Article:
The Big Sick Review

The big screen has experienced a burgeoning of “illness movies” in the last few years, and “The Big Sick” isn’t like any of them. Many of these films could be accused of leveraging illness for an emotional punch to the heart, but Kumail Nanjiani and Emily V. Gordon’s story is not built around a character falling ill, but that disease is merely an unusual circumstance that reveals truths and experience common to all people.

First and foremost, however, “The Big Sick” is a comedy. Nanjiani and Gordon’s script contains dialogue and comedic bits that carry the trademark of a stand-up comedian, apropos of Nanjiani’s comedy roots. The early portion of the film plays as a modern-day comedy about a Pakistani-born comedian falling for a white psychology master’s student.

Still, the humor comes from an honest, relatable place with familiar scenarios, especially for the full range of today’s young adults. Judd Apatow’s producer fingerprints (namely his work with “Girls” and “Love”) are clearly visible, though director Michael Showalter (“Wet Hot American Summer”) is no slouch when it comes to getting laughs. Aziz Ansari’s “Master of None” might be the best comparison, but the point of all this is “The Big Sick” speaks from that same comedic place that yearns for authenticity.

The true story element has a lot to do with it. Rarely do you have a husband and wife write a movie together about how they met starring one of them as themselves, and all these factors being true endears us to Nanjiani and this movie so quickly. Although it’s fairly clear the ways in which the story deviates from the truth, Nanjiani playing himself presents a kind of autobiographical fearlessness so rare in movies that we can’t help but note how invested he must feel in telling this story that he’s willing to open up to an audience in this way.


Kumail’s familial pressures as the son of devout Pakistani Muslims play a critical role in this story as well, paramount to most other dynamics in the film. Young people have been pushing against their parents’ religious impositions for a long time in comedies, but Nanjiani handles it with both a sense of humor and tactfulness that transcends tropes and stereotypes. He also communicates so thoughtfully about why breaking away from tradition and spurning the family’s wishes is so difficult for someone in his shoes. A particular scene in which Kumail talks to his family “in writing” after he’s fallen out with them displays a sensitivity and comic ingenuity that makes “The Big Sick” more than just a good comedy script, but a great film script period.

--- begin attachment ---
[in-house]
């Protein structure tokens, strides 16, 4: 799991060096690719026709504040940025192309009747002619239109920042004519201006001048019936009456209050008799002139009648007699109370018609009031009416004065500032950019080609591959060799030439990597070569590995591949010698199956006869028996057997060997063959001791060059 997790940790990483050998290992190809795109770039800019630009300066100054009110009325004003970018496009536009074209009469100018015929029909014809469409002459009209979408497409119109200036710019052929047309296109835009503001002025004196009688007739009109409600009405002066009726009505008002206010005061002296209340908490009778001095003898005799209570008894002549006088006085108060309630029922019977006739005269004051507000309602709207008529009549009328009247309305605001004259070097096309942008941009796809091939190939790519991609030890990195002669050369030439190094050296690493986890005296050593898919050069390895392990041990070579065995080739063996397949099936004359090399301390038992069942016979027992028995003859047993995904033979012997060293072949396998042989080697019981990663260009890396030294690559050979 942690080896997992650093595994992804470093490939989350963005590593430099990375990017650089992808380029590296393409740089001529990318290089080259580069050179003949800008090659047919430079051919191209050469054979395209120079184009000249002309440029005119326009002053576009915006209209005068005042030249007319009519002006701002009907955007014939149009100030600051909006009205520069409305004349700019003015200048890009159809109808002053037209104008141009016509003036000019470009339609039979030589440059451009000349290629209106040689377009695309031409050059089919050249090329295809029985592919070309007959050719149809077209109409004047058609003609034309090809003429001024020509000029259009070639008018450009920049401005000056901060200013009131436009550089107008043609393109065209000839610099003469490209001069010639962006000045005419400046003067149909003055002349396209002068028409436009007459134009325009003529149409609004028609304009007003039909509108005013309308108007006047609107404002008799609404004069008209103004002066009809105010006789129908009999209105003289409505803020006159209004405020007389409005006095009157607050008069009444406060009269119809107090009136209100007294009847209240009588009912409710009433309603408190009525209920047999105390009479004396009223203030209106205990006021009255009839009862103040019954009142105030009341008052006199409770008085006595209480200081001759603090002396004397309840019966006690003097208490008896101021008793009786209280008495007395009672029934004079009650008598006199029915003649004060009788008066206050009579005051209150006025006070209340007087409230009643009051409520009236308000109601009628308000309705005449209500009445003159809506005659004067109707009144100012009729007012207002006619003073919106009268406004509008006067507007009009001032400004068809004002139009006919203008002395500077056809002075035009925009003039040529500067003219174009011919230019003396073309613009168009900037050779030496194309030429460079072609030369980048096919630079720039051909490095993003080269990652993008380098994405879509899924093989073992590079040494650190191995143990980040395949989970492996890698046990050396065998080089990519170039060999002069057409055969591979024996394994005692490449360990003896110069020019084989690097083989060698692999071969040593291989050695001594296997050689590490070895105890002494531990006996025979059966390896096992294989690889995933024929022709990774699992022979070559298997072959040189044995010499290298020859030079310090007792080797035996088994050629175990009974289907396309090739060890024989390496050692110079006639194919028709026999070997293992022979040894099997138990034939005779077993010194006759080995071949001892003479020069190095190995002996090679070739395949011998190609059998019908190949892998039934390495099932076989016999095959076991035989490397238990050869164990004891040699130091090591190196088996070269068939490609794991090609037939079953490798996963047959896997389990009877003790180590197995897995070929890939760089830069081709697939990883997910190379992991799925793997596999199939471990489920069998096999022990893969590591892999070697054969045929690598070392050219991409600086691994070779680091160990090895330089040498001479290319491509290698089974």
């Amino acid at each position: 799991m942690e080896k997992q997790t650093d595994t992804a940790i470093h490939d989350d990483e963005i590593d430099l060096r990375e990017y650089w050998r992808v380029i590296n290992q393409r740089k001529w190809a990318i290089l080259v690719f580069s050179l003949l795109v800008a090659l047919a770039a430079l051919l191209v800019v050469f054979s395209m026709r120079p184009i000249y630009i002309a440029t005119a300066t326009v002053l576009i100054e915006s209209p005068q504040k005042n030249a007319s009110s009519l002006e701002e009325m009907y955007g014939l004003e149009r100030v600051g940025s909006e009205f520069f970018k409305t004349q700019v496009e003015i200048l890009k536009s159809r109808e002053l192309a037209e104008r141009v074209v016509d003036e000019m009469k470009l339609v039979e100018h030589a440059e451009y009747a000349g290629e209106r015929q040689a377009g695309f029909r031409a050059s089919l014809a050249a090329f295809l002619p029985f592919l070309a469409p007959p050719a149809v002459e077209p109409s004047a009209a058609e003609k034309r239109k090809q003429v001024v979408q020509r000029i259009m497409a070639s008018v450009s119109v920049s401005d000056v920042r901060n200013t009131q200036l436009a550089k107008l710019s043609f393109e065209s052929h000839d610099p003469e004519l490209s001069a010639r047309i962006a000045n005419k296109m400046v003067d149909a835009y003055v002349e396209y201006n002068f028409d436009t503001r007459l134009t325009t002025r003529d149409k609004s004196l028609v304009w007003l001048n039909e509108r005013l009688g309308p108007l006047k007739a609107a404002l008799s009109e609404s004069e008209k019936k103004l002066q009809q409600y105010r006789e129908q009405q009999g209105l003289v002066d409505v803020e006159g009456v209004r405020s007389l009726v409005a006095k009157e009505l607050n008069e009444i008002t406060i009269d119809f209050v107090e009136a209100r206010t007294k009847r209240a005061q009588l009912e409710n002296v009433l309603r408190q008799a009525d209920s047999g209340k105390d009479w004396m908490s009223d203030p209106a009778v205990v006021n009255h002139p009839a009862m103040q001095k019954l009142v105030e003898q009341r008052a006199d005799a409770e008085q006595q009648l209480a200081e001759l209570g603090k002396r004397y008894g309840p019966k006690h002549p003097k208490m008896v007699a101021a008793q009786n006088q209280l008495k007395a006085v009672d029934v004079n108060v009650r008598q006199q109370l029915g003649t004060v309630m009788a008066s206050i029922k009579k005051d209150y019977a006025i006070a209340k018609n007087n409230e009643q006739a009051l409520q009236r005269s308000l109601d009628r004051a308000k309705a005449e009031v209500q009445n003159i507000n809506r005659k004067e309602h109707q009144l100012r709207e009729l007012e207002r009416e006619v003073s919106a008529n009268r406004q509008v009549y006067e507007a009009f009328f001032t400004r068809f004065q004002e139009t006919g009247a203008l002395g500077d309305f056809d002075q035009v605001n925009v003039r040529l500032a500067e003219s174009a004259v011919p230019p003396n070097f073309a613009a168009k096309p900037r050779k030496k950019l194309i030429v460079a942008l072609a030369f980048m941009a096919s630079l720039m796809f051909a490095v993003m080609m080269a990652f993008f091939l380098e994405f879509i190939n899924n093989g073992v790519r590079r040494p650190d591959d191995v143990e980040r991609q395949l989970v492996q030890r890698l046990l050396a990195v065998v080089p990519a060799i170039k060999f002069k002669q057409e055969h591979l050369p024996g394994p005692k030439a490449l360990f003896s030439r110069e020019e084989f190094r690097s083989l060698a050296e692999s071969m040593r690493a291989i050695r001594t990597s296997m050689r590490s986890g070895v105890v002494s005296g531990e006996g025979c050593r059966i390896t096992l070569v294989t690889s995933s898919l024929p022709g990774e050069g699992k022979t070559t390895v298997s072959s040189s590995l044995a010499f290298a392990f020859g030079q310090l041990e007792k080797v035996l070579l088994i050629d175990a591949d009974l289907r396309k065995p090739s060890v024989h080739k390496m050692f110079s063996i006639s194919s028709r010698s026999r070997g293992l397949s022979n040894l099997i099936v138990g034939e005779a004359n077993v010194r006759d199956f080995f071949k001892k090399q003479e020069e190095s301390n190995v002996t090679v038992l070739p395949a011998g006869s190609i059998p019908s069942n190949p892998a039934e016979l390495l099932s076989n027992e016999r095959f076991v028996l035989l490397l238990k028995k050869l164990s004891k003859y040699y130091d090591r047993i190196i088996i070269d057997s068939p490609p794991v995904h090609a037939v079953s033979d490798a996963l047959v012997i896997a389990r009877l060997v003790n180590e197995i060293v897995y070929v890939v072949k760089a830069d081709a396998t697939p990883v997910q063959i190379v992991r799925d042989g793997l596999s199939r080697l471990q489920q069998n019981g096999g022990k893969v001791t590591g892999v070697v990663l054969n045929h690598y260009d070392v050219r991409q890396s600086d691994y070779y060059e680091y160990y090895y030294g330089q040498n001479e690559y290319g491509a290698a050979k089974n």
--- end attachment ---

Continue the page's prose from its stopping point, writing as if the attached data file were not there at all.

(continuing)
Then, when two serious dynamos in Holly Hunter and Ray Romano enter the picture as Emily’s parents, this already hilarious and poignant comedy goes to the next level. They showcase the script’s dramatic acuity while also expanding its comedic palette thanks to Hunter’s sass and Romano’s awkward mopeyness. The parents relationship to Kumail, their handling of the medical issues and overall the way they integrate into the story amplifies the film’s sincerity.

Zoe Kazan as Emily also fits perfectly into this movie with her own naturally funny style and equally strong dramatic skills. Even though Kumail seems to be painted as the main character, Kazan ensures Emily is an equal partner in the film’s events.


Independent films have been trying to blend comedy and drama in the way “The Big Sick” does so well for a long time, to the point that “The Big Sick” might not seem so original or different. But there’s a freshness and an efficiency to the way the film marries personal comedy with human drama about difficult, real subjects. It hasn’t been done this well since 2007’s “Juno,” a film that earned a Best Picture nomination and a Best Original Screenplay Oscar for its witty and blunt take on real issues facing teens and parents. That movie was positioned well for an Awards-season push, and hopefully Lionsgate is prepared to remind critics and voters about “The Big Sick” come winter.

Recognition aside, “The Big Sick” is one of those few films that come out every year that will be palatable to a wide enough array of moviegoers of diverse backgrounds and ages that it can pretty confidently be recommended to anyone (who’s allowed to see R-rated movies, of course). The humor plus issues of culture, race, romance, parenting and some life-or-death stuff make for a compelling and relatable movie suited to most tastes.

 

4.5/5 Stars

 

The Big Sick
Directed by Michael Showalter
Written by Kumail Nanjiani and Emily V. Gordon
Starring: Kumail Nanjiani, Zoe Kazan, Holly Hunter, Ray Romano

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